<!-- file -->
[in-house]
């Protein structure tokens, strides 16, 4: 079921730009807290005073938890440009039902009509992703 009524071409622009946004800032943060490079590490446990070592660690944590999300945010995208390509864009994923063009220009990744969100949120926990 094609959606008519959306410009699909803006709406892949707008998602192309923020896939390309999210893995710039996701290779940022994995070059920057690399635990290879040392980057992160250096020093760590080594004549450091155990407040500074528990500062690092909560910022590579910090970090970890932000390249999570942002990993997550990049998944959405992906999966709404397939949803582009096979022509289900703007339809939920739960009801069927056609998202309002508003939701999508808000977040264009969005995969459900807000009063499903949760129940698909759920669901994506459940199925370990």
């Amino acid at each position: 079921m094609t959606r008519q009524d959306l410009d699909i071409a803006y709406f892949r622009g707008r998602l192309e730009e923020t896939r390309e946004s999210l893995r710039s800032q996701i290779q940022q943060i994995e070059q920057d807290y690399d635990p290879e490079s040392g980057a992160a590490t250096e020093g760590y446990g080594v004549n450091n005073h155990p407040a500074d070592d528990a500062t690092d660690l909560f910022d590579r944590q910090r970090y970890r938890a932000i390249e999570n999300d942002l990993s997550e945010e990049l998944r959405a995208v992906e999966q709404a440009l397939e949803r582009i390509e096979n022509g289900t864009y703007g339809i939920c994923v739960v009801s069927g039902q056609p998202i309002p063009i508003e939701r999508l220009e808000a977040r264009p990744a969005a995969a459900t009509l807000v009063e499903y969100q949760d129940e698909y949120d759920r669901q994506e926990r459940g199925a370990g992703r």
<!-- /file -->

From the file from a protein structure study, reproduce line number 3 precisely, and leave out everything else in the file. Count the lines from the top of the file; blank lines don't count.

């Amino acid at each position: 079921m094609t959606r008519q009524d959306l410009d699909i071409a803006y709406f892949r622009g707008r998602l192309e730009e923020t896939r390309e946004s999210l893995r710039s800032q996701i290779q940022q943060i994995e070059q920057d807290y690399d635990p290879e490079s040392g980057a992160a590490t250096e020093g760590y446990g080594v004549n450091n005073h155990p407040a500074d070592d528990a500062t690092d660690l909560f910022d590579r944590q910090r970090y970890r938890a932000i390249e999570n999300d942002l990993s997550e945010e990049l998944r959405a995208v992906e999966q709404a440009l397939e949803r582009i390509e096979n022509g289900t864009y703007g339809i939920c994923v739960v009801s069927g039902q056609p998202i309002p063009i508003e939701r999508l220009e808000a977040r264009p990744a969005a995969a459900t009509l807000v009063e499903y969100q949760d129940e698909y949120d759920r669901q994506e926990r459940g199925a370990g992703r």